Kenyan President Daniel arap Moi’s final term in office is up at the end of this year, and he and his allies are maneuvering to extend their stay in power. But Moi has little support for such a plan, while the hints by Britain and the United States that it’s time for new elections could sour short-term cooperation with Nairobi.
Kenya only recently became strategically important to the West. Due to its geographic location, the country provides a natural base for naval operations in and around the Horn of Africa and the Arabian Sea. The United States expanded military ties with Kenya after Sept. 11, and German and British ships are stationed in the port of Mombasa as part of the U.S.-led war on terrorism.
However, Kenya’s political stability is rapidly deteriorating and will likely get worse as the elections approach. The end of Moi’s reign will be only the second time the country has experienced a change of leadership since its independence from the United Kingdom in 1963. General elections in 1997 heralded widespread violence and voter intimidation. The stakes are even higher this time since Moi can’t run again.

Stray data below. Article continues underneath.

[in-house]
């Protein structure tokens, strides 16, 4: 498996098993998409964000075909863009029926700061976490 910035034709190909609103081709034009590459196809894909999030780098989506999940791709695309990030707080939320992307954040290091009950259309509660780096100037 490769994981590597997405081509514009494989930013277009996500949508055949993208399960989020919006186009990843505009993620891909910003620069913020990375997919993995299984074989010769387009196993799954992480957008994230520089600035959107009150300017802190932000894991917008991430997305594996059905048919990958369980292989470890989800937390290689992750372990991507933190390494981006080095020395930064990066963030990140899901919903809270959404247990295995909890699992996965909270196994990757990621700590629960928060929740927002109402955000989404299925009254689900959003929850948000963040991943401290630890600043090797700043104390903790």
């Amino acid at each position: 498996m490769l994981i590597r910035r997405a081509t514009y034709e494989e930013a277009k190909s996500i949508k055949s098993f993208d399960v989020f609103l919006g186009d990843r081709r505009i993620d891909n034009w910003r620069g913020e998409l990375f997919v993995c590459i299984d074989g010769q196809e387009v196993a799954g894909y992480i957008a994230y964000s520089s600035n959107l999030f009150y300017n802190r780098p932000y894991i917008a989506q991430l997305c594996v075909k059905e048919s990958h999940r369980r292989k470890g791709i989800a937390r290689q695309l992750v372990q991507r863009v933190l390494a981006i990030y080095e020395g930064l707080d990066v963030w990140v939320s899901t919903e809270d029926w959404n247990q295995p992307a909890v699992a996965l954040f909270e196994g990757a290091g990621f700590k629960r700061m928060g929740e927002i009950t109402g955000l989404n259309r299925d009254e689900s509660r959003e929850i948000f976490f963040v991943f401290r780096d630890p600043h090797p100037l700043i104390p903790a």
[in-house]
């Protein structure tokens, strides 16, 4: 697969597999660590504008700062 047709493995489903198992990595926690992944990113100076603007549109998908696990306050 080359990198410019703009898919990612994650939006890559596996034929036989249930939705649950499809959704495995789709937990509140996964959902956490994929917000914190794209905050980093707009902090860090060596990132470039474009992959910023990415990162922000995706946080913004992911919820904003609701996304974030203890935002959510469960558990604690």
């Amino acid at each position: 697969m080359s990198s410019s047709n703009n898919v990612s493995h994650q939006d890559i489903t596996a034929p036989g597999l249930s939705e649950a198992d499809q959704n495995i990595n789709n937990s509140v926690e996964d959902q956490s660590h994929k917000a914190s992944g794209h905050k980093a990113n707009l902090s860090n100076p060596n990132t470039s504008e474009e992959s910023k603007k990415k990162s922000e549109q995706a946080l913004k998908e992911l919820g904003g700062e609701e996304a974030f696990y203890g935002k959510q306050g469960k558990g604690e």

But should the president try to delay the elections and hold on to power, the situation would only get worse, with campaign violence turning into even broader-based political upheaval.
In the latest bid to hold off the poll, Moi ally and ruling Kenyan African National Union (KANU) party secretary-general Raila Odinga has suggested that the parliament’s current term be extended for several months in order to allow a review of the constitution -- commissioned by Moi -- to be completed. This suggestion sparked a popular backlash and has for the moment been tabled, but speculation remains rife that the December elections won’t happen.